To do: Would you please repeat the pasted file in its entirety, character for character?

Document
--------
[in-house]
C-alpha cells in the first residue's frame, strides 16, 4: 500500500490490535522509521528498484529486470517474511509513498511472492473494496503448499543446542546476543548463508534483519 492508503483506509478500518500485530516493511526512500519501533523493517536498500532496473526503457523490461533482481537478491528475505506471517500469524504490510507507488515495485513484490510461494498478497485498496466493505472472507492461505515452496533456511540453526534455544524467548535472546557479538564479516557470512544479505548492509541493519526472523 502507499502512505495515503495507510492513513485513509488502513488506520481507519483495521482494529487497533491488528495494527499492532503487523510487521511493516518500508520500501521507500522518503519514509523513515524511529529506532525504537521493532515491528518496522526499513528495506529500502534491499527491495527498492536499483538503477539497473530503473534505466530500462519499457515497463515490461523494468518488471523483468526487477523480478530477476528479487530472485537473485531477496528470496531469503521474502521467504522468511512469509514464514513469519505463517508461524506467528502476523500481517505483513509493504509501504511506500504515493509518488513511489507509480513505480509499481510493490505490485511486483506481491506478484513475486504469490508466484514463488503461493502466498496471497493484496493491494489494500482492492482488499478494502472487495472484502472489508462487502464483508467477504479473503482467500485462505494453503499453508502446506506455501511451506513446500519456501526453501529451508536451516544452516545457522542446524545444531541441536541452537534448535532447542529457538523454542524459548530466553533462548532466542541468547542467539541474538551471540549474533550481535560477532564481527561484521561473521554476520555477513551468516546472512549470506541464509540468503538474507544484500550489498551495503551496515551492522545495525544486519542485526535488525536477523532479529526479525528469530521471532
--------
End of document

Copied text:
[in-house]
C-alpha cells in the first residue's frame, strides 16, 4: 500500500490490535522509521528498484529486470517474511509513498511472492473494496503448499543446542546476543548463508534483519 492508503483506509478500518500485530516493511526512500519501533523493517536498500532496473526503457523490461533482481537478491528475505506471517500469524504490510507507488515495485513484490510461494498478497485498496466493505472472507492461505515452496533456511540453526534455544524467548535472546557479538564479516557470512544479505548492509541493519526472523 502507499502512505495515503495507510492513513485513509488502513488506520481507519483495521482494529487497533491488528495494527499492532503487523510487521511493516518500508520500501521507500522518503519514509523513515524511529529506532525504537521493532515491528518496522526499513528495506529500502534491499527491495527498492536499483538503477539497473530503473534505466530500462519499457515497463515490461523494468518488471523483468526487477523480478530477476528479487530472485537473485531477496528470496531469503521474502521467504522468511512469509514464514513469519505463517508461524506467528502476523500481517505483513509493504509501504511506500504515493509518488513511489507509480513505480509499481510493490505490485511486483506481491506478484513475486504469490508466484514463488503461493502466498496471497493484496493491494489494500482492492482488499478494502472487495472484502472489508462487502464483508467477504479473503482467500485462505494453503499453508502446506506455501511451506513446500519456501526453501529451508536451516544452516545457522542446524545444531541441536541452537534448535532447542529457538523454542524459548530466553533462548532466542541468547542467539541474538551471540549474533550481535560477532564481527561484521561473521554476520555477513551468516546472512549470506541464509540468503538474507544484500550489498551495503551496515551492522545495525544486519542485526535488525536477523532479529526479525528469530521471532